This book serves as the perfect marriage between workers’ compensation theory and practice. While the book covers most of the traditional areas of workers’ compensation doctrine, it also dwells at strategic points to reflect upon the letter of the law. It dares to question doctrine and—more importantly—encourages even the beginning student of workers’ compensation to do more than passively receive rules. The author draws on his real world experience as a former injured worker and workers’ compensation attorney, and supplements that experience with his theoretical perspective as a teacher and scholar of administrative and employment law. The student is guided through cases by the use of probing introductory questions, reflection sections at the conclusion of many of the cases, and running commentary and “interrogation” by way of text boxes at critical junctures in the cases. The student becomes acquainted with a fictional injured worker, Ann Smith, early in the book and has the opportunity to reflect upon legally significant developments as her case becomes increasingly complex. In the final, problem-solving chapter titled “In the Law Office,” students are introduced to materials from actual cases, demonstrating even more concretely how the principles they are learning are applied in practice. The resulting product is a natural fit with other titles in the Context and Practice Series. Students are introduced to a body of law through explicit engagement with it, and through exercises and commentary meant to refine their understanding through contextual interaction with black letter rules.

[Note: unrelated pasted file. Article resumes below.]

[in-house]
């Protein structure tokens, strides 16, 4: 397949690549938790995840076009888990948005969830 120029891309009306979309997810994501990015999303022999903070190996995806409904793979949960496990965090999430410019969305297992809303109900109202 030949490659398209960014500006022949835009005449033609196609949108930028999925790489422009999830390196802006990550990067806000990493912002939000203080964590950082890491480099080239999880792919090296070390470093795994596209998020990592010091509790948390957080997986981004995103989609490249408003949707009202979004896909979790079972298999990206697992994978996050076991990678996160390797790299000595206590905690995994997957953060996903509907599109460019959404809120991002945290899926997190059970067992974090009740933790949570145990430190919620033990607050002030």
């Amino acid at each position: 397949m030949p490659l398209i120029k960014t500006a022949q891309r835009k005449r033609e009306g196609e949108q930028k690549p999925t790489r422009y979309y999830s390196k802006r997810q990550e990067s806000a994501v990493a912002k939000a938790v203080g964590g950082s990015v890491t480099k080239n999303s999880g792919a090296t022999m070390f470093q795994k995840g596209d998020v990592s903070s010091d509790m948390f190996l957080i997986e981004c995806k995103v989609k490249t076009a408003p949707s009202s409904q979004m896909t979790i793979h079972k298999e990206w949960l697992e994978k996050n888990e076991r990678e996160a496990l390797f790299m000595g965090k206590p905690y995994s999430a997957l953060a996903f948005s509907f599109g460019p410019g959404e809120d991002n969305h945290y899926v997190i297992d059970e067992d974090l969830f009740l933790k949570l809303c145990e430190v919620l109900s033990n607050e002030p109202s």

The second edition takes up issues at the cutting edge of workers’ compensation law, adding a chapter on the constitutional implications of the adequacy (or lack thereof) of benefits; the emergence since 2013 of a workers’ compensation “opt out” movement; and an introductory discussion of the intensifying interaction between state workers’ compensation law and ERISA preemption.
This book is part of the Context and Practice Series, edited by Michael Hunter Schwartz, Professor of Law and Dean of the McGeorge School of Law, University of the Pacific.
If you are a professor teaching in this field you may request a complimentary copy.